Anthropology of American Culture
Introduction and Orientation. This course on American Culture can change each year, taking different shapes depending on the instructor, where and when it is offered. This semester we will develop a visual anthropology of American culture in the interests of attending to visual manifestations of culture and to how culture gets put on display in visual/pictorial forms.
Inevitably we will have to face the issues underlying such difficult questions as: What, where, when is American culture? Some say it is virtually impossible to define or even identify American culture. As the composition of the U.S population continues to be more multicultural, and the realities of everyday life in America become more diverse and varied, some feel American culture has gotten away from us. In this sense, American culture may be less and less local, as restricted to within U.S. geographic boundaries, and more and more global, with contexts focused on politics, economics, sports, popular culture on a world-wide scale. In short, it seems that we need to look elsewhere.
Other theorists believe the only meaningful concept of American culture resides within many and varied popular representations. Attention is given to forms of popular culture -- novels, films, advertisements, magazines, television shows (prime time drama as well as soap operas for instance] among others -- as mass-mediated versions/constructions of American culture. Many have argued that feature films shape a public consciousness, a shared agenda. Is this what holds together some-260 million people in the United States?
Combining these two themes (popular culture and globalism), this semester we will examine two (2) types of constructions that take us away from a notion of American culture that exists in real everyday experience. We will discuss two senses of "away." The first meaning resides outside the geographic borders of the United States. That is, we can see how American culture is constructed (read: seen by, understood by, given to "others") in different parts of the world. This semester, Japan and Japanese culture will be featured for comparisons. One basis of this strategy is to claim that you know one culture best by knowing others. Americans seem to know very little about relationships of worldwide economic super-powers -- specifically about Japan and/or about how U.S. culture is related to Japanese culture.
Second, we can study how American culture has been constructed in one model of popular representations -- a source of information that becomes part of common/shared knowledge. The primary vehicle of our exploration will be popular Hollywood-type films that feature aspects of American culture in Japan AND aspects of Japanese culture in America. How does knowledge of one highlight the other? How do Americans react to the presence of things from the outside, specifically Japanese? In some cases, we will explore the American presence in Japan (e.g. Mr. Baseball, Black Rain, Tokyo Pop), and, in others, American reactions to people and things Japanese in America (e.g. Rising Sun, Gung Ho, American Yakuza). These representations are not just applicable in the U.S. but, indeed, to images and concepts of what is American all over the world -- a phenomenon that is more and more common every day.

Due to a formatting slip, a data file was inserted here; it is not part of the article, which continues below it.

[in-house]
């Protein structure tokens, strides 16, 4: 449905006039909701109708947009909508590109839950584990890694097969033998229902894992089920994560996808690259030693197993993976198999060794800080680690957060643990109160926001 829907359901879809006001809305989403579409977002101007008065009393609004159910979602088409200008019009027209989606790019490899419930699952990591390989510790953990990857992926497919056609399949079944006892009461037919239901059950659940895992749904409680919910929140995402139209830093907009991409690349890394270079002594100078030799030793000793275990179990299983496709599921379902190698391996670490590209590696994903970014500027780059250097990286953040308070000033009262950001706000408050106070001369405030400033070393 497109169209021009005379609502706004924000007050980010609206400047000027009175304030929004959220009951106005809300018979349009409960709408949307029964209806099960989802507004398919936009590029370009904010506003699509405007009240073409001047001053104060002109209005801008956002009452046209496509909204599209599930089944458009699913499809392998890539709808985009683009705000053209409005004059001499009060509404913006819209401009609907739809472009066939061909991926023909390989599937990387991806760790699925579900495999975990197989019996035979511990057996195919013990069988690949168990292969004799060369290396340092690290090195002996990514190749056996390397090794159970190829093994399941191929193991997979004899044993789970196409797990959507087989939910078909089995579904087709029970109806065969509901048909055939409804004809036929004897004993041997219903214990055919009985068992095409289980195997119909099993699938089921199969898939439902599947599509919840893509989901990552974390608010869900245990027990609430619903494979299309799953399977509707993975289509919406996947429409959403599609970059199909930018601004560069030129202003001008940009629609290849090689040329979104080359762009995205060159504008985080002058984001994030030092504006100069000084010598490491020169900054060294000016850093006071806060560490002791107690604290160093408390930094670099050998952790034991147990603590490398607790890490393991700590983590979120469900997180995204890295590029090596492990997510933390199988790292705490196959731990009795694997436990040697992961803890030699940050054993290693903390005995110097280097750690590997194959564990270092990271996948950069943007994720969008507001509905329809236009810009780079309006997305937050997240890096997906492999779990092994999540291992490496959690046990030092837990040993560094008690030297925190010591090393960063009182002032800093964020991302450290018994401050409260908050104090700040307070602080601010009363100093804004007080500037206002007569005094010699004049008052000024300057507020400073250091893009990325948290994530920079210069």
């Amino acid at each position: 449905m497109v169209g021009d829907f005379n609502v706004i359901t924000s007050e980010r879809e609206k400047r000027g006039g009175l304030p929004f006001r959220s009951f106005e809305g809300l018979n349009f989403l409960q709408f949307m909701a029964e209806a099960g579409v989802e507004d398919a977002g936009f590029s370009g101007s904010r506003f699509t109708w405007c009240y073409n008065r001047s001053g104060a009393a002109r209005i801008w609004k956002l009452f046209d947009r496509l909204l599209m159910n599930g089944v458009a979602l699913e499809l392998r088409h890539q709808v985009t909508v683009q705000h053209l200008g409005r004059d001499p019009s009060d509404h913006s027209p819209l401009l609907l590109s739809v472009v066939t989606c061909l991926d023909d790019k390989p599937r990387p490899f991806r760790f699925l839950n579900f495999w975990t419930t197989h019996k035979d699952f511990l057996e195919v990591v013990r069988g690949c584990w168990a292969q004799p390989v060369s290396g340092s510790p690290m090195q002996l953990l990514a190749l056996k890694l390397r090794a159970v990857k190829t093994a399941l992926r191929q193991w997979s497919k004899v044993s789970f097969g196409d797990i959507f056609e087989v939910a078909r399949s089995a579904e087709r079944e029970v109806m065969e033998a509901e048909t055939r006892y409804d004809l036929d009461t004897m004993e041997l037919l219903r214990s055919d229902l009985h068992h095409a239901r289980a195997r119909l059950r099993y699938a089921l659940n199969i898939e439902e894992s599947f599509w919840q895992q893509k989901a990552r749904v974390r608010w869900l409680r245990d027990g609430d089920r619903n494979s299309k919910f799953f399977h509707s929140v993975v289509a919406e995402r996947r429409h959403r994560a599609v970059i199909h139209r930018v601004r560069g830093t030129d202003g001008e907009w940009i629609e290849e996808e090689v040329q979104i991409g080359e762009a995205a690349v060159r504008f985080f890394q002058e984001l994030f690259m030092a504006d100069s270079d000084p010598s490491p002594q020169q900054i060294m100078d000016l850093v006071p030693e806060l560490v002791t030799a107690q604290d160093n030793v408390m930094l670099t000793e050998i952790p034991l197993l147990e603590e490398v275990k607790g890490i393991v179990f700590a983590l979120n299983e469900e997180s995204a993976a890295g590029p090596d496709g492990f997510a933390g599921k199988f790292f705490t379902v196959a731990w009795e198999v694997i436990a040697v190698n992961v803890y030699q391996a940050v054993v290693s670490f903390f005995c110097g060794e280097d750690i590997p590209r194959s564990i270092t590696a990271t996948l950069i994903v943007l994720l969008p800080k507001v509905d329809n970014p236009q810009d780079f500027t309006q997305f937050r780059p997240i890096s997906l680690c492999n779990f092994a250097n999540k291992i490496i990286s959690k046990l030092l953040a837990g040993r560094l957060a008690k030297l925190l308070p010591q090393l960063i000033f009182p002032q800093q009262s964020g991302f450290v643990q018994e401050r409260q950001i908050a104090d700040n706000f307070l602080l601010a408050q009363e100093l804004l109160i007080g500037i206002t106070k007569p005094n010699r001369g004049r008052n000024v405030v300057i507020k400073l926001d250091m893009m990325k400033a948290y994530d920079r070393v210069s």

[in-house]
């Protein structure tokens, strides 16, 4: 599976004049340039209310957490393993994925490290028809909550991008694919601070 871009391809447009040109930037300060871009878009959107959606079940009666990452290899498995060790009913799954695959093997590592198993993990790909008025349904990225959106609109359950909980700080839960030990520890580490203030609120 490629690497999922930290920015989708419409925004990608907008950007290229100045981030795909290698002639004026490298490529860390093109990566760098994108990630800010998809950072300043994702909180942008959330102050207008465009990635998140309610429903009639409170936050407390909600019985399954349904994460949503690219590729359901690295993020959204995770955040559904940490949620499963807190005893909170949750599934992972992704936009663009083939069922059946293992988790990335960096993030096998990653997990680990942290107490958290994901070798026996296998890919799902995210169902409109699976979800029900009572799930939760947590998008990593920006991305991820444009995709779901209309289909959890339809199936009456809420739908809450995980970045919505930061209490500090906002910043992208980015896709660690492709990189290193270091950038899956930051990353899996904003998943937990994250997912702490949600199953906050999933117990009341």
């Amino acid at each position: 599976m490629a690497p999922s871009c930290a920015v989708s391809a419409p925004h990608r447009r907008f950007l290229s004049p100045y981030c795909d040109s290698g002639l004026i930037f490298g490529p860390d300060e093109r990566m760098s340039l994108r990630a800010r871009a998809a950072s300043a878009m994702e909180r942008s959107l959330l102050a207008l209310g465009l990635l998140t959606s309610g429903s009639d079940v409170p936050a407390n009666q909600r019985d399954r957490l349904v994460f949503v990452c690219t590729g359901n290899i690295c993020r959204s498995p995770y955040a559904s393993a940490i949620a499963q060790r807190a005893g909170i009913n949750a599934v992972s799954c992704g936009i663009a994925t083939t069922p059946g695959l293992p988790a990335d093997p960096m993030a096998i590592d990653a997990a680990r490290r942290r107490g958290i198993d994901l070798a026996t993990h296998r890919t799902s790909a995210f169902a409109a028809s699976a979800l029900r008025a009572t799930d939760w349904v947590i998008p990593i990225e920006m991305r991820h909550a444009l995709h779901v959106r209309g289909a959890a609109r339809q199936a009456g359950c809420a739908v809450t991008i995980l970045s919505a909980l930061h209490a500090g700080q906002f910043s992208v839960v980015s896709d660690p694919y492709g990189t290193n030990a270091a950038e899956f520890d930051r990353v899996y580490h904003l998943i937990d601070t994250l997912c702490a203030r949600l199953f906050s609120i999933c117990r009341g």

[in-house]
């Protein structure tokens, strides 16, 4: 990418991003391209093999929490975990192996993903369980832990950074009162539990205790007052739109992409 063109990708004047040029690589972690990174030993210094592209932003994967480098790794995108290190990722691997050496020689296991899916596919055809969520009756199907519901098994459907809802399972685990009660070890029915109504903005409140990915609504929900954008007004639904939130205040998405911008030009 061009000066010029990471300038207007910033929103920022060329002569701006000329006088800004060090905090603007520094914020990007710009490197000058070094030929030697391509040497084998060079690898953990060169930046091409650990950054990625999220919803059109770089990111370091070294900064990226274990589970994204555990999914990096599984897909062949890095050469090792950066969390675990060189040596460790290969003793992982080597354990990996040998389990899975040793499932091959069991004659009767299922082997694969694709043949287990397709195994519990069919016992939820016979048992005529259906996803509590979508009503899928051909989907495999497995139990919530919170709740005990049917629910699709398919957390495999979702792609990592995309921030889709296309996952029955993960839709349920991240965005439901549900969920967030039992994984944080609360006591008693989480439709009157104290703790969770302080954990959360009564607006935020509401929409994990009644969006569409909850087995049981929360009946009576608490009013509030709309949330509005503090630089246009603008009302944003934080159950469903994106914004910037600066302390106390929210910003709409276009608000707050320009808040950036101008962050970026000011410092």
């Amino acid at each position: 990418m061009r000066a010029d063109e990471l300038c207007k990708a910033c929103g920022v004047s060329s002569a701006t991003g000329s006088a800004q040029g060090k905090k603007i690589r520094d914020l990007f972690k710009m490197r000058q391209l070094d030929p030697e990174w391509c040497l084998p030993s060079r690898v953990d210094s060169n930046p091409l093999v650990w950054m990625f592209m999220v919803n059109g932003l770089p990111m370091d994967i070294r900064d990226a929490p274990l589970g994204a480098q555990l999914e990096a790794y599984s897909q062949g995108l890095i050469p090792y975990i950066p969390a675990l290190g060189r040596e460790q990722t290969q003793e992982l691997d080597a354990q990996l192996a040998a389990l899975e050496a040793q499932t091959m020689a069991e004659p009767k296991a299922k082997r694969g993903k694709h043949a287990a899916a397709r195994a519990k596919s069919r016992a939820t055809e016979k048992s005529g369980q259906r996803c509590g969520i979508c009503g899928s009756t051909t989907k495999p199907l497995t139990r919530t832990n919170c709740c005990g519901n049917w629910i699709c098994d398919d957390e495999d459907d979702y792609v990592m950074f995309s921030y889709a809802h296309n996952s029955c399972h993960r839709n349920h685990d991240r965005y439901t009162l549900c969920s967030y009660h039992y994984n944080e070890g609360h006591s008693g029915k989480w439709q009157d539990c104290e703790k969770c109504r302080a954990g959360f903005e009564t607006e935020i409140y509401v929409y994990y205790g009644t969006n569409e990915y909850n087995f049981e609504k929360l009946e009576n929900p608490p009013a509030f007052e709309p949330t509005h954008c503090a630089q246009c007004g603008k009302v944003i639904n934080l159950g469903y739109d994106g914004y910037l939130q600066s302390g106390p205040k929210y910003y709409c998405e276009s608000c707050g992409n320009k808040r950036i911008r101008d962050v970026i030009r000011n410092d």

We must acknowledge from the outset that this is not a course about Hollywood films, neither in classical traditions nor in contemporary times, unlike a course that might be given in a cinema studies curriculum. This course is about the construction of identity and socio-cultural relationships of the United States and Japan. We will take a cultural and visual approach to feature films that contain visions and versions of American culture and Japanese culture that are available in the global market place, but especially to Americans. We will be asking: How is American culture visualized and made visible in these examples of mass media? How can we know ourselves better through this comparative perspective?
1996 American Dreamtime: A Cultural Analysis of Popular Movies and Their Implications for a Science of Humanity by Lee Drummond Lanham, MD.: Littlefield Adams)
1998 Readings for Anthropology 164, Paley Reserve Desk
1996 What Makes Life Worth Living? by Gordon Mathews (Berkeley, CA.: Univ. of California Press)
1994 Bridging Japanese/North American Differences by William B. Gudykunst and Tsukasa Nishida (Beverly Hills, CA.: Sage)
PLEASE NOTE. This semester, I also want us to try an experiment. As most of you probably know, your instructors are being encouraged to initiate innovative teaching methods. Sometimes the primary concern is to help Temple students who are simultaneously working as much as half- and full-time. The objective is to make classes more "user-friendly" because students can take courses like this and attend their classes more on their own time schedule. With this in mind, half of the class time will be "live" and in-class; the other half devoted to "out-of-class" through e-mail student-instructor participation. Obviously all students must have an e-mail address and daily access to a computer. Assignments, lecture notes, viewing guides and quizzes will be given through e-mail. More details will be given during our first week of classes.